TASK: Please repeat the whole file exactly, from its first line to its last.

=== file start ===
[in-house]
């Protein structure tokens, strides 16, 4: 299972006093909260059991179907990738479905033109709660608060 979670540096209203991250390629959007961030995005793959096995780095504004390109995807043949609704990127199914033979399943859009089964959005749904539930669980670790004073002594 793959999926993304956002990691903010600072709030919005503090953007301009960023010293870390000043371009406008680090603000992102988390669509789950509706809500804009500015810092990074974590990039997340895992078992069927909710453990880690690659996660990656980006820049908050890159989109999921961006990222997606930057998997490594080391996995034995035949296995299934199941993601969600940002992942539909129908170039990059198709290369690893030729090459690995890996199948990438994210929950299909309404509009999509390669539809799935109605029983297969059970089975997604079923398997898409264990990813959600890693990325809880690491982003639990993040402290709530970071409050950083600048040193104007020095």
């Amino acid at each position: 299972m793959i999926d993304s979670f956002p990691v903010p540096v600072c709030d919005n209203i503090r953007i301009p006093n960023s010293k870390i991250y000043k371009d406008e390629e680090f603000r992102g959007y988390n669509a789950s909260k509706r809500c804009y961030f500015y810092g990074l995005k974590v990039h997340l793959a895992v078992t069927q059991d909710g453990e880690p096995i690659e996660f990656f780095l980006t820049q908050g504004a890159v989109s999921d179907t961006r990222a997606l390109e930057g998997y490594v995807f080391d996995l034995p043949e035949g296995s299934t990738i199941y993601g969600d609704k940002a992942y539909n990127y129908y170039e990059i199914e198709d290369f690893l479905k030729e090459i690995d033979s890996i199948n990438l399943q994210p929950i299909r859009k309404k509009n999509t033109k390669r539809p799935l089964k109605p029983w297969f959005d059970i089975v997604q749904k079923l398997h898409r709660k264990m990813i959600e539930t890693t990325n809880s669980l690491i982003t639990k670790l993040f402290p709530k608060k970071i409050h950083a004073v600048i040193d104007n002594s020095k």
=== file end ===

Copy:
[in-house]
């Protein structure tokens, strides 16, 4: 299972006093909260059991179907990738479905033109709660608060 979670540096209203991250390629959007961030995005793959096995780095504004390109995807043949609704990127199914033979399943859009089964959005749904539930669980670790004073002594 793959999926993304956002990691903010600072709030919005503090953007301009960023010293870390000043371009406008680090603000992102988390669509789950509706809500804009500015810092990074974590990039997340895992078992069927909710453990880690690659996660990656980006820049908050890159989109999921961006990222997606930057998997490594080391996995034995035949296995299934199941993601969600940002992942539909129908170039990059198709290369690893030729090459690995890996199948990438994210929950299909309404509009999509390669539809799935109605029983297969059970089975997604079923398997898409264990990813959600890693990325809880690491982003639990993040402290709530970071409050950083600048040193104007020095």
């Amino acid at each position: 299972m793959i999926d993304s979670f956002p990691v903010p540096v600072c709030d919005n209203i503090r953007i301009p006093n960023s010293k870390i991250y000043k371009d406008e390629e680090f603000r992102g959007y988390n669509a789950s909260k509706r809500c804009y961030f500015y810092g990074l995005k974590v990039h997340l793959a895992v078992t069927q059991d909710g453990e880690p096995i690659e996660f990656f780095l980006t820049q908050g504004a890159v989109s999921d179907t961006r990222a997606l390109e930057g998997y490594v995807f080391d996995l034995p043949e035949g296995s299934t990738i199941y993601g969600d609704k940002a992942y539909n990127y129908y170039e990059i199914e198709d290369f690893l479905k030729e090459i690995d033979s890996i199948n990438l399943q994210p929950i299909r859009k309404k509009n999509t033109k390669r539809p799935l089964k109605p029983w297969f959005d059970i089975v997604q749904k079923l398997h898409r709660k264990m990813i959600e539930t890693t990325n809880s669980l690491i982003t639990k670790l993040f402290p709530k608060k970071i409050h950083a004073v600048i040193d104007n002594s020095k």